In armed conflict and refugee situations, girls are particularly vulnerable to sexual violence, exploitation and abuse by combatants, security forces, members of their communities, humanitarian workers and others.
Child abuse often has serious short- and long-term physical, sexual and mental health consequences. These include injury, including head trauma and severe disability, especially in young children; post-traumatic stress, anxiety, depression and sexually transmitted infections (STIs), including HIV. Teenage girls may face additional health issues, including gynecological disorders and unwanted pregnancies. Child maltreatment can affect cognitive and academic performance and is strongly associated with alcohol and drug abuse and smoking – major risk factors for non-communicable diseases (NCDs) such as cardiovascular disease and cancer.
Abuse causes stress that is associated with impaired early brain development. Extreme stress can impair the development of the nervous and immune systems. Therefore, in adulthood, abused children are at increased risk for behavioral, physical and mental health problems such as: committing or being a victim of violence, depression, smoking, obesity, risky sexual behaviors, unwanted pregnancy , alcohol and drug abuse.
Violence against children also contributes to inequalities in education. Children who experienced any form of childhood abuse are 13% more likely to not complete school.
Beyond the health, social and educational consequences of child abuse, there is an economic impact, including costs of hospitalization, mental health treatment, child protection and healthcare costs to longer term.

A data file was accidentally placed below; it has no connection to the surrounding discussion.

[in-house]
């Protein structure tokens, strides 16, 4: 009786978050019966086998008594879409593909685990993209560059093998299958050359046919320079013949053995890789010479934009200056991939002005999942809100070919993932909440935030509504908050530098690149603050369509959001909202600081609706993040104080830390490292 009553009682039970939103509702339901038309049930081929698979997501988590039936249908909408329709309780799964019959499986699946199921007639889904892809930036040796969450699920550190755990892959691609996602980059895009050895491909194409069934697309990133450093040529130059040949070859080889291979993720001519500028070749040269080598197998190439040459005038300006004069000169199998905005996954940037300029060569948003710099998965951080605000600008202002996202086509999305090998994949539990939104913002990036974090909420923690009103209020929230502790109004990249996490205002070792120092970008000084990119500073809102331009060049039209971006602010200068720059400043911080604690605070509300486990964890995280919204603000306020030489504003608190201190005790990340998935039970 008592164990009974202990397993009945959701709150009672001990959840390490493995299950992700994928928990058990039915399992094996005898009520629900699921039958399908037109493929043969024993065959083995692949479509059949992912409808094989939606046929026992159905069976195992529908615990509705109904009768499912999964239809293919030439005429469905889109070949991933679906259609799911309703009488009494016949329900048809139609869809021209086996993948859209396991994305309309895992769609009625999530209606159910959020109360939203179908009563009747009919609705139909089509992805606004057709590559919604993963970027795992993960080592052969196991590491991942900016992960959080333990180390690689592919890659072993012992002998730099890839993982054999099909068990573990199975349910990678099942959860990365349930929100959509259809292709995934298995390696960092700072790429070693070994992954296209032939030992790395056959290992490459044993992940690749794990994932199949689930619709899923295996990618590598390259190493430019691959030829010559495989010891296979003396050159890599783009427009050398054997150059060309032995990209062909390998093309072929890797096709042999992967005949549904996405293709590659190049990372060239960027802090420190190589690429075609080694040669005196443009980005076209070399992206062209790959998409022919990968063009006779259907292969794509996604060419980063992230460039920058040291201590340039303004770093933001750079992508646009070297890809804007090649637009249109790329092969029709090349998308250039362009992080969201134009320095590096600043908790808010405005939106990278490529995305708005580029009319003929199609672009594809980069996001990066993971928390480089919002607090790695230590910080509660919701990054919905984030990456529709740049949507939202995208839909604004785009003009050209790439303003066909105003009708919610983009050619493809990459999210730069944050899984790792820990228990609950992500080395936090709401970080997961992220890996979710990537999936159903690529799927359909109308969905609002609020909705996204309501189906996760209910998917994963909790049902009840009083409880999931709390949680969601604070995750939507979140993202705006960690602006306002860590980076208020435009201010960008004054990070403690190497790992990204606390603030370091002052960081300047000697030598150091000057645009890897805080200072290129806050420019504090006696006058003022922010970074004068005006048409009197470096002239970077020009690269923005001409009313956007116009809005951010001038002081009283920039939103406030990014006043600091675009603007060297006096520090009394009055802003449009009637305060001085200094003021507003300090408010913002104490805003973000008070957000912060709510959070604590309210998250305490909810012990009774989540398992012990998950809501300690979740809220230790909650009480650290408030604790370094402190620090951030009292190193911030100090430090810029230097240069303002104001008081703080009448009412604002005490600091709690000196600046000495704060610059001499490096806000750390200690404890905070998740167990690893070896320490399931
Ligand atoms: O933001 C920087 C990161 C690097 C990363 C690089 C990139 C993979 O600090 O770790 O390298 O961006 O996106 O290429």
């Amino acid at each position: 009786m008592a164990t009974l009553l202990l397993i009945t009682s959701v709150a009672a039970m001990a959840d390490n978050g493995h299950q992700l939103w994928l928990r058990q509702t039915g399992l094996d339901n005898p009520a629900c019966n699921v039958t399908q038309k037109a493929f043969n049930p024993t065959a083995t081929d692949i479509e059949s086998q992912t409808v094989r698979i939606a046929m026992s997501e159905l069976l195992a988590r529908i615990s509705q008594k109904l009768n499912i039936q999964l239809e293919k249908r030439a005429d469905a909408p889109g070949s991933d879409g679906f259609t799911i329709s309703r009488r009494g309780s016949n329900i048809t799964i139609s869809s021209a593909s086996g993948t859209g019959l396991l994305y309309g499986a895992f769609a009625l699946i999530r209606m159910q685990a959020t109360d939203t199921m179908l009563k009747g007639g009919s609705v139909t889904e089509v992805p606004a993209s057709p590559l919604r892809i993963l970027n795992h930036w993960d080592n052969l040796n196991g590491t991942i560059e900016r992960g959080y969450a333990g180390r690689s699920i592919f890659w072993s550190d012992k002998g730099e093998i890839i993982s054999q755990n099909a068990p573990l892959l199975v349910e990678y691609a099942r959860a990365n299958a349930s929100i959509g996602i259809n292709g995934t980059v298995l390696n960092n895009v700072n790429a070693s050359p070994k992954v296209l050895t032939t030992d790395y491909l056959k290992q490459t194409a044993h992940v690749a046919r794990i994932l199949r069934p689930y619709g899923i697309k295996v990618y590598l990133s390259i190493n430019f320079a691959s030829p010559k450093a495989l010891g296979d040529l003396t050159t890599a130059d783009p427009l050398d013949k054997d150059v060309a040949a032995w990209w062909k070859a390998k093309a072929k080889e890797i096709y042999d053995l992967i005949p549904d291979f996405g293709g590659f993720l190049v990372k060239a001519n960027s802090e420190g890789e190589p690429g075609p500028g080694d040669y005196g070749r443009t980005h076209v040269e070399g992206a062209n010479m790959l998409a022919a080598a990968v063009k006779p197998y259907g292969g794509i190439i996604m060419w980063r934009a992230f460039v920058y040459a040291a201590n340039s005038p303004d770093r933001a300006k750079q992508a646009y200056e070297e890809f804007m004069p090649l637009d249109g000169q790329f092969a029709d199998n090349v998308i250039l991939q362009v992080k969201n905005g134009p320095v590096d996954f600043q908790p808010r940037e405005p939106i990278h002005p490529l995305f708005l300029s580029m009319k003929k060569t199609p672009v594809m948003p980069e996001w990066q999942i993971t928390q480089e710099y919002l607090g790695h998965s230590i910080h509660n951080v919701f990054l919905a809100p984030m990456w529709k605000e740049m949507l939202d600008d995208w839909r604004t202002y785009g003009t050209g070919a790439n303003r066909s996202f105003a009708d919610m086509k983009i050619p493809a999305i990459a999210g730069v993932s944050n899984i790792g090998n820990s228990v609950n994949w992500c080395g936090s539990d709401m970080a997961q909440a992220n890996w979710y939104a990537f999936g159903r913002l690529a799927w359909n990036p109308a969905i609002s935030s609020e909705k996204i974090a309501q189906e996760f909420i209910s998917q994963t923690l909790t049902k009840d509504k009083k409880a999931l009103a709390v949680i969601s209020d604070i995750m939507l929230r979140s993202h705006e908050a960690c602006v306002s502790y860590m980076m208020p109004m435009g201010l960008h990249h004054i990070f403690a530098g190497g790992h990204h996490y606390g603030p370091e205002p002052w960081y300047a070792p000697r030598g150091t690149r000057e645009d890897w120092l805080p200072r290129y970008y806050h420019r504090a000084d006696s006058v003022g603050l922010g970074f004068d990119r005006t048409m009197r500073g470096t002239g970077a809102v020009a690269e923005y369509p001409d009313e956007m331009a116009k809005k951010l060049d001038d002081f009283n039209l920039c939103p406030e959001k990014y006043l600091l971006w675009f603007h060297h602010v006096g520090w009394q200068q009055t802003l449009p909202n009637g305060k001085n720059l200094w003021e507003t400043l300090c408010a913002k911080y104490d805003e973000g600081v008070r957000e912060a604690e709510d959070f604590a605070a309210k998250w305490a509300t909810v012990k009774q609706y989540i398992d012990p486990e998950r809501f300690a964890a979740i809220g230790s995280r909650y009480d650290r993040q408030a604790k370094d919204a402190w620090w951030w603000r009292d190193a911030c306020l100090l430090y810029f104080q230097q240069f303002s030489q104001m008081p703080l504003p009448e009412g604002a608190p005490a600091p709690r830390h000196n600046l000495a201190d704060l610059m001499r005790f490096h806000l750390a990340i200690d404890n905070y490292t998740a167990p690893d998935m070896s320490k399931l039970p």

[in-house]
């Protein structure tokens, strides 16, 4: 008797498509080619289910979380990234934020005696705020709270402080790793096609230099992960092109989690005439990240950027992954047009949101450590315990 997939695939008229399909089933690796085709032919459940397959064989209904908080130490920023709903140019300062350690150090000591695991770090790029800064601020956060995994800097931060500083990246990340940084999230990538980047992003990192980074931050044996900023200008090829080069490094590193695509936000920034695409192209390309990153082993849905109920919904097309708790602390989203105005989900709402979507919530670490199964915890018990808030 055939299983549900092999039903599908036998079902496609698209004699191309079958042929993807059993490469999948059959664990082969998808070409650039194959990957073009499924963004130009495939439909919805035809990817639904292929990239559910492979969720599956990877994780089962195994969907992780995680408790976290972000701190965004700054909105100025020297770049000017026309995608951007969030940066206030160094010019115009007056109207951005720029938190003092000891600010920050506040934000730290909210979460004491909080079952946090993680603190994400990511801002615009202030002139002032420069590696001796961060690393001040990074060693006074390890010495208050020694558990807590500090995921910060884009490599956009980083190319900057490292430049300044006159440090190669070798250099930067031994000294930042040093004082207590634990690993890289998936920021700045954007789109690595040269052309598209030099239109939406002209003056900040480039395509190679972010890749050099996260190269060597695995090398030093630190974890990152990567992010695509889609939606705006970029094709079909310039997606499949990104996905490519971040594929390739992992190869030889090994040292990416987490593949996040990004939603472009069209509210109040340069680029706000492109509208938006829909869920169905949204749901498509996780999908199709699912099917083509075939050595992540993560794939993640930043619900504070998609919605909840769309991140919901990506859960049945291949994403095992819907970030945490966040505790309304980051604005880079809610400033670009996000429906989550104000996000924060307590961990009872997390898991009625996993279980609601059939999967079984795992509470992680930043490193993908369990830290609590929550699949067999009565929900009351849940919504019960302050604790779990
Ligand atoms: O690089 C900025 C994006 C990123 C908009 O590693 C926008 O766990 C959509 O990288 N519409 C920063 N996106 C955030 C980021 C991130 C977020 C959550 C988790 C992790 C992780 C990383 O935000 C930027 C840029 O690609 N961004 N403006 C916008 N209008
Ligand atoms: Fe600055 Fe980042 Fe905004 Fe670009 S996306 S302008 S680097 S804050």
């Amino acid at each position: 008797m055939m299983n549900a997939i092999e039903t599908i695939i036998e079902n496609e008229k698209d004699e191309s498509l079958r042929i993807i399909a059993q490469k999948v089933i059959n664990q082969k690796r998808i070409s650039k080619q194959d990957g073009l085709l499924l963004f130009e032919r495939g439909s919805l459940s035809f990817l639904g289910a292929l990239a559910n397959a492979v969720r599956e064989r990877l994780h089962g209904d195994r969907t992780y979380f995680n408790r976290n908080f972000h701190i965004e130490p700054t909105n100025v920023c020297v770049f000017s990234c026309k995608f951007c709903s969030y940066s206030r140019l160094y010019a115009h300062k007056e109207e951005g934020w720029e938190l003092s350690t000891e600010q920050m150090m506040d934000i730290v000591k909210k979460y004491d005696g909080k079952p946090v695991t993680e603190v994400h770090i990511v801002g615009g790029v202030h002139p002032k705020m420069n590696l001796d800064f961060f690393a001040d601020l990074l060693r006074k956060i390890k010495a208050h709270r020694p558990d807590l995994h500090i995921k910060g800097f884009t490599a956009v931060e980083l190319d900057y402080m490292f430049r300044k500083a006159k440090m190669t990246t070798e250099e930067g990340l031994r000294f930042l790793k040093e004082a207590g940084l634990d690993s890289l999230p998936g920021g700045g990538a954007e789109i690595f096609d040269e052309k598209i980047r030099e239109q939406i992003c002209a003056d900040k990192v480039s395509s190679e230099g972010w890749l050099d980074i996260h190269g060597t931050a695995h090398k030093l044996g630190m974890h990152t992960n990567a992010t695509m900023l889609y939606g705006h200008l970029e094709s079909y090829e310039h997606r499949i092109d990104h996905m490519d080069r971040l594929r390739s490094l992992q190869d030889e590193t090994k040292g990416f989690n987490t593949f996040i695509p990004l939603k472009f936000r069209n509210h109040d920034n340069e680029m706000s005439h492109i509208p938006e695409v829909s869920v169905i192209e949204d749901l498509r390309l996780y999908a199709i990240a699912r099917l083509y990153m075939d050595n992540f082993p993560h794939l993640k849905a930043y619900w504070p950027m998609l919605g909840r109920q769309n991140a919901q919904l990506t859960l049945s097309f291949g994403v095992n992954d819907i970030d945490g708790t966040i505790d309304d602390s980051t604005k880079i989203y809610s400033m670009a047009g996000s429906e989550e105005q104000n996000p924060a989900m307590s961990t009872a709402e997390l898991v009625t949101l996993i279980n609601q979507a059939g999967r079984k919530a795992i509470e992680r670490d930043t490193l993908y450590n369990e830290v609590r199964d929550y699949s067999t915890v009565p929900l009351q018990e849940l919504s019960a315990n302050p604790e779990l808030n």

It is important to emphasize that children are the victims and are never to blame for abuse. Characteristics of an individual child that may increase the likelihood of being abused include: being under the age of four or an unwanted teenager, or failing to meet parental expectations by having special needs, constantly crying or having abnormal physical characteristics having an intellectual disability disability or neurological disorder
identifying or being identified as lesbian, gay, bisexual or transgender.
Characteristics of a parent or caregiver that may increase the risk of child maltreatment include: difficulty bonding with a newborn and not caring for the child having been maltreated even in childhood not being aware of child development or having unrealistic expectations abusing alcohol or drugs, including during pregnancy, having low self-esteem, suffering from poor impulse control, having a mental or neurological disorder, being involved in criminal activities and experiencing financial difficulties.